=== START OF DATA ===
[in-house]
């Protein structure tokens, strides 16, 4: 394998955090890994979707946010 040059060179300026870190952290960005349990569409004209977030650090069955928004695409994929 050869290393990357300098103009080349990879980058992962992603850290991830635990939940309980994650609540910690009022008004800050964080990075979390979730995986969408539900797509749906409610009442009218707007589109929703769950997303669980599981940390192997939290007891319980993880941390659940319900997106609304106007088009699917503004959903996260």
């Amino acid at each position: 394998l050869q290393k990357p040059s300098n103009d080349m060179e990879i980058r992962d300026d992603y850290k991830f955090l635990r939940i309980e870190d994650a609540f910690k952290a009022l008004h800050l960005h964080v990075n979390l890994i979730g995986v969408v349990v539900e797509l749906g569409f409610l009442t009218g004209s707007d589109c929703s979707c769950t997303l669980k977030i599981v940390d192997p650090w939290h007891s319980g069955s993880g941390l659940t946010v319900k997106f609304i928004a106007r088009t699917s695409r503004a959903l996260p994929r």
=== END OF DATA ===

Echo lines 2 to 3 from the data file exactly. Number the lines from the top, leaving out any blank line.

């Protein structure tokens, strides 16, 4: 394998955090890994979707946010 040059060179300026870190952290960005349990569409004209977030650090069955928004695409994929 050869290393990357300098103009080349990879980058992962992603850290991830635990939940309980994650609540910690009022008004800050964080990075979390979730995986969408539900797509749906409610009442009218707007589109929703769950997303669980599981940390192997939290007891319980993880941390659940319900997106609304106007088009699917503004959903996260």
């Amino acid at each position: 394998l050869q290393k990357p040059s300098n103009d080349m060179e990879i980058r992962d300026d992603y850290k991830f955090l635990r939940i309980e870190d994650a609540f910690k952290a009022l008004h800050l960005h964080v990075n979390l890994i979730g995986v969408v349990v539900e797509l749906g569409f409610l009442t009218g004209s707007d589109c929703s979707c769950t997303l669980k977030i599981v940390d192997p650090w939290h007891s319980g069955s993880g941390l659940t946010v319900k997106f609304i928004a106007r088009t699917s695409r503004a959903l996260p994929r």